Regular readers will know that I don't like classic, hot period AAA very much, but I do like it more than any of the current stuff that's being put out so for the time being there will be an AAA season here at the Great Lucha blog w/ the occasional interlude should anything catch my eye. Some of these reviews will be critical and some will be filled with praise, but we start the season off with some criticism of a man who's hardly ever criticised: El Hijo Del Santo.
2/16/94 AAA: El Hijo Del Santo vs Psicosis (WWA Welterweight Title) - Aguascalientes
Some time ago, I was prompted to watch Psicosis and El Hijo del Santo's 1995 WWA Welterweight title match again after reading the only criticism of the match I had ever come across. It was a bit of an eye opener really, not only because it changed my opinion of a match I had thought was pretty good, but because it drove home how little there is in the way of lucha match discussion. I figure most people who read this blog will agree with me that it can be tough finding match recommendations let alone a discourse. The reason for this is that there just aren't enough people who care, but one of the side effects of this lack of discourse is that folks tend to believe what they "hear," and one of the things folks tend to believe (without really knowing) is that El Hijo Del Santo is one of the greatest workers ever.
Now before this starts sounding like tall poppy syndrome, let me just state that I like El Hijo Del Santo. Not as much as some people, but the next review I intend to write will be full of praise for Santo's performance. My gripe with Santo is the notion that he can't put a foot wrong. In many ways, this type of thinking was a by-product of this hot period of AAA where lucha went from being something Dave Meltzer didn't particularly like to a hot ticket that he could get behind. 1993-95 AAA was the peak of lucha's popularity among sheet readers (most of whom aren't around anymore), and because its popularity never grew from there, we're left with even more tired ideas than usual. I mean, Santo as superworker is a really 90s idea. It's the equivalent of a bunch of sheet readers saying, "oh, he's the Jushin Thunder Liger of Mexico."
The point of this entry isn't to belittle anyone but to point out the lack of discourse, because I'd put it to folks that not only is El Hijo Del Santo not a superworker but these two years represent the worst two years of El Hijo Del Santo's prime.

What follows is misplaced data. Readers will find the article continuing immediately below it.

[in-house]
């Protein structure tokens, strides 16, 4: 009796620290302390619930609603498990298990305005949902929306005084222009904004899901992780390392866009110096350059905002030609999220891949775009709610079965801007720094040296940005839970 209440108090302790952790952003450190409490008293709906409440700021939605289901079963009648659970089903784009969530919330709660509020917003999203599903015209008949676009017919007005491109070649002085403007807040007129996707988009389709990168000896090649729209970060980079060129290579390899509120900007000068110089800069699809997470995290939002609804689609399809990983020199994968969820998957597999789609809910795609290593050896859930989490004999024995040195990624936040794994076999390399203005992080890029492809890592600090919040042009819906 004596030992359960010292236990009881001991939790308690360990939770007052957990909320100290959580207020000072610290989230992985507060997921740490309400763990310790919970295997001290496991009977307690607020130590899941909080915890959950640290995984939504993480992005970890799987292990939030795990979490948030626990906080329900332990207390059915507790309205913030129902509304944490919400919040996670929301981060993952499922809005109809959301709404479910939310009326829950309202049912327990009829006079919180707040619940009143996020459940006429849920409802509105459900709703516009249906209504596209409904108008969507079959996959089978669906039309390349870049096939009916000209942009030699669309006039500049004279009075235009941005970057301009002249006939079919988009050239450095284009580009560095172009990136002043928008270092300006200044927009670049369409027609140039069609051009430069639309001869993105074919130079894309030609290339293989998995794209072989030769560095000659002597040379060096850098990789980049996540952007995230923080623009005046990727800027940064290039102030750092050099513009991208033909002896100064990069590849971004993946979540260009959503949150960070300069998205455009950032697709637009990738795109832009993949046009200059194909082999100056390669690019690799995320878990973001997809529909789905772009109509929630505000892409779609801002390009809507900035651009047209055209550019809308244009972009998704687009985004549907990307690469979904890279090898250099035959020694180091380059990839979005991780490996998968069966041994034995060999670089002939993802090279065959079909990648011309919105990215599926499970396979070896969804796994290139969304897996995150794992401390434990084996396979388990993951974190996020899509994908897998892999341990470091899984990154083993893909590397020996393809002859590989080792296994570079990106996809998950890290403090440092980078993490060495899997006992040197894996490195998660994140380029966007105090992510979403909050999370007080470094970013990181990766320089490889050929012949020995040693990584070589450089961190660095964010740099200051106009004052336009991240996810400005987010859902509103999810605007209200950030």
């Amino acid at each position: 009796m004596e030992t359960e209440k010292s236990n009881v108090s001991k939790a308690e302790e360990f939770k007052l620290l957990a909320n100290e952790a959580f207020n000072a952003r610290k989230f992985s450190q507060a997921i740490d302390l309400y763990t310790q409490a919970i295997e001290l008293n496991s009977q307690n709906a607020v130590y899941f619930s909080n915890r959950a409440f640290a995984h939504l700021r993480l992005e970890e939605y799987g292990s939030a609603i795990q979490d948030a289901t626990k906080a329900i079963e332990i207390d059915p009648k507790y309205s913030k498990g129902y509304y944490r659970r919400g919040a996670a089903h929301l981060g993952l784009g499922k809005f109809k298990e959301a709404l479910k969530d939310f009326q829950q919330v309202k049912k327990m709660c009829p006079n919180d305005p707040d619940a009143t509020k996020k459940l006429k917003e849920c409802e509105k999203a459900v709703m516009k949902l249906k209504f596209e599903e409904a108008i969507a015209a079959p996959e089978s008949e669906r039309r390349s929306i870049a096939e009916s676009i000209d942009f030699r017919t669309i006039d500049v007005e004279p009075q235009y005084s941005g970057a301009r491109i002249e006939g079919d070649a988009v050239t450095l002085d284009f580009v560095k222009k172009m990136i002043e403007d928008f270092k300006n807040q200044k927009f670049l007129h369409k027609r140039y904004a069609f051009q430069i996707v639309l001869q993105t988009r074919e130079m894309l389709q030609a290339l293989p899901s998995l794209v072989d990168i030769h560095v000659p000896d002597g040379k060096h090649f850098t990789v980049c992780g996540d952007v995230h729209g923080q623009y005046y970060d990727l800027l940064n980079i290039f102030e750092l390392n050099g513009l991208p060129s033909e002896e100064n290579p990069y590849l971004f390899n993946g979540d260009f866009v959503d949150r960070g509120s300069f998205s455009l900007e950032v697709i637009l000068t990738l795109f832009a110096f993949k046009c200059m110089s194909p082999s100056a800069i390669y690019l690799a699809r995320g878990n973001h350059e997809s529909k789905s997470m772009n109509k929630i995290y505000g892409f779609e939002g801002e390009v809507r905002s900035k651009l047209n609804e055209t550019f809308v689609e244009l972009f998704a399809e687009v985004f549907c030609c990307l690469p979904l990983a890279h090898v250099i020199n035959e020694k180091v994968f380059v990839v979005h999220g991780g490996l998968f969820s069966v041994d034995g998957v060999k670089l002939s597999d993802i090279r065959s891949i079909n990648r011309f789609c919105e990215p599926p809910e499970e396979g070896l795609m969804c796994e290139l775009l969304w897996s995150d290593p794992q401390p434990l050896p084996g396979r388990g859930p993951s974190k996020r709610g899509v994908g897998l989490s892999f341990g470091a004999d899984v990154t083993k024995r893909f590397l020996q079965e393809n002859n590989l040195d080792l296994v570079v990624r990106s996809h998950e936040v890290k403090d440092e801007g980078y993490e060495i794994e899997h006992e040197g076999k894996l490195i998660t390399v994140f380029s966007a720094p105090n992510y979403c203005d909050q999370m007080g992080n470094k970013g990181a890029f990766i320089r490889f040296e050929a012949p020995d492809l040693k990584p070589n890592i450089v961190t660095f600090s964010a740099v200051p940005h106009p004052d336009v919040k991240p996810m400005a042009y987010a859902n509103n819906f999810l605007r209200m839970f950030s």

Take this match, for example. Santo coasted through plenty of trios matches in AAA but trios matches are there to be coasted through sometimes. This was a singles match and those are rare in lucha. It came on the back of some truly awful matches between Santo and Heavy Metal in 1993 and can't be explained away easily. Santo was given three falls, 20+ minutes and all the scope in the world to have a great match. It's difficult to say how much influence Peña had over the style Santo worked, but Santo certainly had all the allowances he needed to have a great match with 1994 AAA matches being longer and much more mat based than they would later become. But you take the first fall alone and it's just a shockingly bad fall.
One thing I've noticed about Santo over the years is that there's really two Santos: the one who's in there with a great worker and the one who's not. The one who's in there with a great worker tends to test his skills against those of his opponent and is exceptionally creative. The one who's in there with a lesser worker tends to lead them through the standard Santo match. That's not a terrible knock on Santo; the guy's a pro who understands a house and always gives the fans what they came to see, but it seems to me that he judged Psicosis as being in the lesser category, and well, 20+ minutes of the Santo show isn't particularly inspiring.
As uninspiring as it may be, was it necessary? I've always told people who judge Psicosis on his US work that he can't be judged on his US work for the sheer reason that he never showed even a fraction of his true personality in the US. It's night and day comparing WCW Psicosis to AAA Psicosis. One had a cult following and the other fell off the map completely. His strength wasn't in singles matches, however. Psicosis' strength was being an outrageous character in trios matches. In time, he may have been the heir to Fuerza or Pierroth in terms of being "that guy" in a trios match. You could argue that he was on the way already, but despite being most famous for his matches with Rey Mysterio, Jr., he wasn't a singles guy.